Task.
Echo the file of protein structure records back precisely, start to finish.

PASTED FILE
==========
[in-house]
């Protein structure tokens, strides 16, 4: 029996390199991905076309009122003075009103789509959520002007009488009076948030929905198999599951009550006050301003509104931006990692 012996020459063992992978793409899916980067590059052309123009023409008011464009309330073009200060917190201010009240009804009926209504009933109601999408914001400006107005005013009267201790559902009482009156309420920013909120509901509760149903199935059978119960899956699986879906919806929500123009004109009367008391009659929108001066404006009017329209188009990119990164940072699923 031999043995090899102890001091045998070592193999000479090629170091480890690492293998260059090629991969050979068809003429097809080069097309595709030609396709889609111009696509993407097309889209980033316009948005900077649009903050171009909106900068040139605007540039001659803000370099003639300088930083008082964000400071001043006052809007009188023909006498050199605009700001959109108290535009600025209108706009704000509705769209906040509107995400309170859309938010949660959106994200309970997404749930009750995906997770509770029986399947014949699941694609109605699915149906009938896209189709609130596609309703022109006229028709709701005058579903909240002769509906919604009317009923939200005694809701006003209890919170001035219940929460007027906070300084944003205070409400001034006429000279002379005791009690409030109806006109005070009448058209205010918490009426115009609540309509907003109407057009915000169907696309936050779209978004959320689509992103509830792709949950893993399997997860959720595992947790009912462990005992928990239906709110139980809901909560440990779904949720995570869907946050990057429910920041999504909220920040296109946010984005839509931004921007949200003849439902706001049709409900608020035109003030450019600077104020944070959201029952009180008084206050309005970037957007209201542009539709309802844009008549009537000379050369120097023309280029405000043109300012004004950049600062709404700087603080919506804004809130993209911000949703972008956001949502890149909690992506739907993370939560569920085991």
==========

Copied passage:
[in-house]
């Protein structure tokens, strides 16, 4: 029996390199991905076309009122003075009103789509959520002007009488009076948030929905198999599951009550006050301003509104931006990692 012996020459063992992978793409899916980067590059052309123009023409008011464009309330073009200060917190201010009240009804009926209504009933109601999408914001400006107005005013009267201790559902009482009156309420920013909120509901509760149903199935059978119960899956699986879906919806929500123009004109009367008391009659929108001066404006009017329209188009990119990164940072699923 031999043995090899102890001091045998070592193999000479090629170091480890690492293998260059090629991969050979068809003429097809080069097309595709030609396709889609111009696509993407097309889209980033316009948005900077649009903050171009909106900068040139605007540039001659803000370099003639300088930083008082964000400071001043006052809007009188023909006498050199605009700001959109108290535009600025209108706009704000509705769209906040509107995400309170859309938010949660959106994200309970997404749930009750995906997770509770029986399947014949699941694609109605699915149906009938896209189709609130596609309703022109006229028709709701005058579903909240002769509906919604009317009923939200005694809701006003209890919170001035219940929460007027906070300084944003205070409400001034006429000279002379005791009690409030109806006109005070009448058209205010918490009426115009609540309509907003109407057009915000169907696309936050779209978004959320689509992103509830792709949950893993399997997860959720595992947790009912462990005992928990239906709110139980809901909560440990779904949720995570869907946050990057429910920041999504909220920040296109946010984005839509931004921007949200003849439902706001049709409900608020035109003030450019600077104020944070959201029952009180008084206050309005970037957007209201542009539709309802844009008549009537000379050369120097023309280029405000043109300012004004950049600062709404700087603080919506804004809130993209911000949703972008956001949502890149909690992506739907993370939560569920085991």